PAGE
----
At Tanglewood, quite a long time ago, Louis Krasner told me a story. For many years, he was the concertmaster of the Syracuse Symphony. A benefit concert had been arranged. Leopold Stokowski was coming to conduct Beethoven’s Fifth Symphony. The orchestra members speculated — how would Stokowski conduct the iconic opening measures? Slow, with big fermatas? In tempo, à la Toscanini? What would the Maestro do?
According to Krasner, Stokowski arrived, and said…nothing. (A conductor will often give some verbal instructions before beginning such a piece.) Stokowski raised his hand, gave the downbeat and…well…most of the musicians did what they expected. Some of them played “in time.” Some of them played each note separately and waited. It was very much not together — a mess. Now what would Stokowski do? He might stop and explain himself, explain Beethoven, explain what to do next. Instead, Stokowski said only, “Play better.” Again his hand went up, again he started, again cacophony. He kept doing it. Never explaining. Never saying anything more than, “Play better.” But a consensus was reached. Eventually, after many, many starts, the orchestra reached an agreement about what to do — their performance.
Often, in playing music, pragmatism can be very useful. Just do it!
In a recent master class, I heard a student play the first movement of Beethoven’s “Waldstein” Sonata. It was not very good. I wrote some notes on paper as I listened. One aspect of the student’s performance was confusion regarding exactly how many notes to play — to make up the repeated figurations that form four-beat-long measures. Sometimes she played too many, sometimes too few. Of course, I might have said, “Play the right number of notes!” Instead, I told Louis Krasner’s Stokowski story.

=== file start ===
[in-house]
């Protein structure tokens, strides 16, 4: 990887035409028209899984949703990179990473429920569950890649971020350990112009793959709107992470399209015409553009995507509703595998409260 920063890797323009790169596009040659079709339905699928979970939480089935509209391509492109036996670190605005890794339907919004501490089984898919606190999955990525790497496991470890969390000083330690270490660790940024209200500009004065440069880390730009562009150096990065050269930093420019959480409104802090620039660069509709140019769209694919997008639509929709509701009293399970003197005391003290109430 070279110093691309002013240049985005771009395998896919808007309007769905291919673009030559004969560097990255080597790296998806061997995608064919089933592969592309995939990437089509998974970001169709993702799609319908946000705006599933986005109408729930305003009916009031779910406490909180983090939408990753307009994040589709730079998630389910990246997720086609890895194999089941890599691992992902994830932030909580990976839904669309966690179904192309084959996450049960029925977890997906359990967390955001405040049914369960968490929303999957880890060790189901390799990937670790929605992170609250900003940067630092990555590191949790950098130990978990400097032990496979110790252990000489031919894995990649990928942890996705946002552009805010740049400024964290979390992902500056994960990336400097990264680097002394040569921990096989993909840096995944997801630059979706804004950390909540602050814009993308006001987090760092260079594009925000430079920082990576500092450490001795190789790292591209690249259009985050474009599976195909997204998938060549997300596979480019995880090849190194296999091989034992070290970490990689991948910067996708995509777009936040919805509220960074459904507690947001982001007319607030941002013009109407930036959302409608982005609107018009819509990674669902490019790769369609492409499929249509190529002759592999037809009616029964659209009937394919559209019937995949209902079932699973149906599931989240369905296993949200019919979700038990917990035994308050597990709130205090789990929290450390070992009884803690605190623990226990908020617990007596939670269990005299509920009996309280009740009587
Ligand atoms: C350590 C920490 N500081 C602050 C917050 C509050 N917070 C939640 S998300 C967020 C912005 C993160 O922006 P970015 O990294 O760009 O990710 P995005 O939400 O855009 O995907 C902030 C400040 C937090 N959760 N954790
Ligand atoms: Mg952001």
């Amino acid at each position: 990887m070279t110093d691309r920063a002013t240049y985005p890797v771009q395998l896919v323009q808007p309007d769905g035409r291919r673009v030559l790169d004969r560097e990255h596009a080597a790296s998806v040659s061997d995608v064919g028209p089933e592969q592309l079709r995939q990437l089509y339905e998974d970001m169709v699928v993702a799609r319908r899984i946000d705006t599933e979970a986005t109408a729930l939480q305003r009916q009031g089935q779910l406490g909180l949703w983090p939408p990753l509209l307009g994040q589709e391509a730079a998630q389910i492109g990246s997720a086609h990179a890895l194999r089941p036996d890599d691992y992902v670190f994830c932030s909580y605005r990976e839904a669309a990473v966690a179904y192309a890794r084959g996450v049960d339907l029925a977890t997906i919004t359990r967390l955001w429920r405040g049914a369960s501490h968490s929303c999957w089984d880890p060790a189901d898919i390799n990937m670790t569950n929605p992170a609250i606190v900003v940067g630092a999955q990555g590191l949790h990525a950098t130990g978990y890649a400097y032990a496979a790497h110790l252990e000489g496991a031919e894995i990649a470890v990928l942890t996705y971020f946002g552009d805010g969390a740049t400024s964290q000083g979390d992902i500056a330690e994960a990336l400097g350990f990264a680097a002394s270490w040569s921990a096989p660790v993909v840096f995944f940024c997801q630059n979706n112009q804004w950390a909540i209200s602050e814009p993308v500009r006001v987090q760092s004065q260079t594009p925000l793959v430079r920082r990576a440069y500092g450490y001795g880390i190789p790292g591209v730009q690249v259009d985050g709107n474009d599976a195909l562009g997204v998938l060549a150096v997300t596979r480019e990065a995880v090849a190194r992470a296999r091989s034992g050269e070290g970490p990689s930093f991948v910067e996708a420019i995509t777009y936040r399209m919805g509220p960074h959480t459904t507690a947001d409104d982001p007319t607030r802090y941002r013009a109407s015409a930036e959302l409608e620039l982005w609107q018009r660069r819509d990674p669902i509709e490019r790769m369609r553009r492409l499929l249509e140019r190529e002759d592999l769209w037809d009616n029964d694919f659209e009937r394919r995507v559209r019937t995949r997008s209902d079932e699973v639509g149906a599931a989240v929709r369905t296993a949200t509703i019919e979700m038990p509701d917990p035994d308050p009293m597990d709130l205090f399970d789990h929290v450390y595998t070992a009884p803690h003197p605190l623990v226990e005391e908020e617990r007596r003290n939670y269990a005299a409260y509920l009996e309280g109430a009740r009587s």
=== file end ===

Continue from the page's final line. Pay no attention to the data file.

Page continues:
And then, I asked the student to play through the whole opening of the piece at an extremely slow tempo — four times too slow. I asked her to listen intently to every note and not to stop. In front of the audience, she practiced the passage in this way without looking at the printed music. I never mentioned the anomalies in her earlier performance. Our spectators, I believe, found the whole thing interminable. I asked her to do it again. And the whole time I was sweating it, wondering if this experiment might work? Eventually, just as time was running out, I asked the student to play the music again at tempo. She began. I was worried. She played exactly the right number of notes in every bar. (A few listeners in the audience applauded.) I almost couldn’t believe what I heard!